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As we pass ancient towns, I pick out the exquisite Byzantine architectural features and count the Saracen towers built along the coast a thousand years ago to look out for marauding pirates. We stop for a swim at the Arco Naturale, a natural rock arch where the water is deep emerald and clear straight to the bottom six meters down. Naturally, local boatmen know the best spots to stop.
 
On the way back to Praiano, I can’t resist another swim inside the globe-shaped Grotto del Pallone. At the Bar Mare Petit Restaurant, our welcoming waiter tells us “Mamma” has made sciallatielli allo scoglio (rough-cut, handmade pasta with a piquant sauce of mixed shellfish) today, which I can only describe as sublime. Afterwards he offers colorful liqueurs made by the family from fresh melon, wild strawberries and, of course, the famed Amalfi lemons. That evening, we follow what is becoming a pilgrimage to Bar del Sole to watch the sunset with a pizza at Trattoria San Gennaro, terraced above the eponymous majolica-domed church.

Amalfi, Positano and Ravello: where even a rainy day is magical

One day of a sojourn to the Amalfi Coast needs to be reserved for shopping and visiting art galleries in Positano. Our day there is made perfect by a light lunch at the elegant Hotel Sirenuse. On the legendary luxury inn’s terrace, you are surrounded by Positano and the sea, within one of the truly splendid scenes on the planet.
Of course, even Paradise needs the rain, but this is one seaside location where cloudy weather and a few showers won’t dampen the experience. There is so much to do and see nearby that choosing is the problem.
 
Amalfi’s astonishing cathedral and cloister, its steep Casbah-like streets leading to centuries-old working paper mills, is only ten minutes away. The archeological treasures of Pompeii and Herculaneum, even the incredibly well preserved temples of Paestum to the south, are an easy day-trip from the coast. Since we’ve been there, done that – more than once – we think about a jaunt to the isle jewel, Capri, only thirty minutes from Positano by hovercraft on our rainy day. But there is a very different vibe on Capri – more cosmopolitan, elegant and sophisticated than the laid-back atmosphere on the coast – and this short vacation is all about relaxing and recharging.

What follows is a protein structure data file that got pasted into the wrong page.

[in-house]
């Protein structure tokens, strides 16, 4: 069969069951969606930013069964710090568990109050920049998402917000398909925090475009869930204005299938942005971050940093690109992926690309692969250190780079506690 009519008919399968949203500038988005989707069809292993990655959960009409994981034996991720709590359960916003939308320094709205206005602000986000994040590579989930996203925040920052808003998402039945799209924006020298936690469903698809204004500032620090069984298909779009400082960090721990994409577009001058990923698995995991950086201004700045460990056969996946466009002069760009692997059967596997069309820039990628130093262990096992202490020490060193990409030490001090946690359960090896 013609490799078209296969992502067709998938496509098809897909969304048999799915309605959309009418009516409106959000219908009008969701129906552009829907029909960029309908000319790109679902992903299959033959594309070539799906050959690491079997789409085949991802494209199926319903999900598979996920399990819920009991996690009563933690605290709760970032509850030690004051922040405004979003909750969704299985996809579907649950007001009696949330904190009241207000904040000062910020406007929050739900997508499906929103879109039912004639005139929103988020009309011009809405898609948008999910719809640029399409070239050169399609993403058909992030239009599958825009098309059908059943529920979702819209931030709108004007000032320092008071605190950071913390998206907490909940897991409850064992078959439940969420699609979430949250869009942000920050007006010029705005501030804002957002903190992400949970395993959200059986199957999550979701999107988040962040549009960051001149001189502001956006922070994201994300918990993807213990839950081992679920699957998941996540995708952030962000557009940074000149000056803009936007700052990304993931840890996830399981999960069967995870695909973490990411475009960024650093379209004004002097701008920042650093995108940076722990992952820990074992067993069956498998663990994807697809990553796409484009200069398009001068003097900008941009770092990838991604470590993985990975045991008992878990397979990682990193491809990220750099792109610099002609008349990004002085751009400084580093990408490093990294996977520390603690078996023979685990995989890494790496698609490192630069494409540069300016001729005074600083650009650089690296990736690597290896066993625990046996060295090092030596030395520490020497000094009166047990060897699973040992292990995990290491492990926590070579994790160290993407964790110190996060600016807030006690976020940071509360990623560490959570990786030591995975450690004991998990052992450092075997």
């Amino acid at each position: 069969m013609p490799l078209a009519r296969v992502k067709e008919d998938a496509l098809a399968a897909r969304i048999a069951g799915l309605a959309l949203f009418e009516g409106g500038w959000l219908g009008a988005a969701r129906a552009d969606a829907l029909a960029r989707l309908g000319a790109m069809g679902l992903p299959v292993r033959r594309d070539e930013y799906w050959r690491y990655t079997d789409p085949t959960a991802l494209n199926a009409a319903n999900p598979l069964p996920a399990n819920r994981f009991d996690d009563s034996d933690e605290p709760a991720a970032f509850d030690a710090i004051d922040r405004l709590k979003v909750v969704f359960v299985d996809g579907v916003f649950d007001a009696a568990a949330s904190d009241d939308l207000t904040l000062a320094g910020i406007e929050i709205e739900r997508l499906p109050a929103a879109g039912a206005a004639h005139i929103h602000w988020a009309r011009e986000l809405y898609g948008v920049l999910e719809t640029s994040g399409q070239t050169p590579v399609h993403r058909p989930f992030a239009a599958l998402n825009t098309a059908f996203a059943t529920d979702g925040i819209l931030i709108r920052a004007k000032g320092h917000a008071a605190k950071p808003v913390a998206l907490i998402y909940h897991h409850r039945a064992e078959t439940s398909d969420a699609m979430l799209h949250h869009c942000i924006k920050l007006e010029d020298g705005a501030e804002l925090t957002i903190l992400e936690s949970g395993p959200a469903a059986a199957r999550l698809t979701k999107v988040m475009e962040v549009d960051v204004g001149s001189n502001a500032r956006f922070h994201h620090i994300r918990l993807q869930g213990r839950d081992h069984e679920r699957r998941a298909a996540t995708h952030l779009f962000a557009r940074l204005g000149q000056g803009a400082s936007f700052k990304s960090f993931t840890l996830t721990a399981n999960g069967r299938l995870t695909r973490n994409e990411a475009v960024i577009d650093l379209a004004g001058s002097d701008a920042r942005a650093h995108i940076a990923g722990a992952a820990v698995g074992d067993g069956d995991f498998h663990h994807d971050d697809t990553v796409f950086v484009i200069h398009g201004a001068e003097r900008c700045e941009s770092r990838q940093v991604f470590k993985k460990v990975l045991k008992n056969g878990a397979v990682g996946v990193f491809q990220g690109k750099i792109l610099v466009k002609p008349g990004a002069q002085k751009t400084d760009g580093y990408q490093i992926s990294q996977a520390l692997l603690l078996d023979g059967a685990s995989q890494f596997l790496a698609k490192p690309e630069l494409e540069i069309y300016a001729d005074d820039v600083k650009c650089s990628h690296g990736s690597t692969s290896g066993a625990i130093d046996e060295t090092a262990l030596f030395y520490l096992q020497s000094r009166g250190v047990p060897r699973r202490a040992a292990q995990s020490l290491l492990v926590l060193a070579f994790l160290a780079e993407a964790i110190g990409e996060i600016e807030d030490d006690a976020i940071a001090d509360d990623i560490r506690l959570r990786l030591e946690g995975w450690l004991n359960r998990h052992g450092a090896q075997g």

Consequently, our rainy day plans involve visiting Ravello, five kilometers above Amalfi, where the gardens and vistas are incomparable.
Costiera Amalfitana, Veduta da Ravello We visit Villa Rufolo, the garden that inspired Richard Wagner’s garden of Klingsor in “Parsifal” and whose amazing views of the cliffs over the sea certainly make this the most spectacular venue for a three-month annual music festival in the world. After a drink at one of the fabulous hotels along the Belvedere on Via San Giovanni del Toro (still catching those vistas) we visit Villa Cimbrone, where romantic era sculpture groups accentuate the rare beauty of the panorama. Just west of Ravello, from the town of Scala, some of the most memorable hiking trails ever imagined cross the cliffs plunging toward the sea.
 
Before we leave the coast, a stop at the remarkable San Pietro Hotel bar outside Positano for our aperitif is de riguer. Its enchanting terrace affords the best view of Positano, especially when the sun is setting behind it. Afterwards, I’ve booked us a table on the edge of the terrace at my favorite trattoria on the coast, La Brace, nearby in Praiano where the dazzling lights of Positano compete with the stars in the night sky. Not only is the fish and traditional Amalfitana fare consistently exceptional, but the gracious owner/host, Giovanni, treats first-time guests as well as his celebrity habitués.
 
The only shortcoming I can report on our whimsical road trip is that it was too short. Next time we’ll try for June and make it two weeks. Che bella cosa!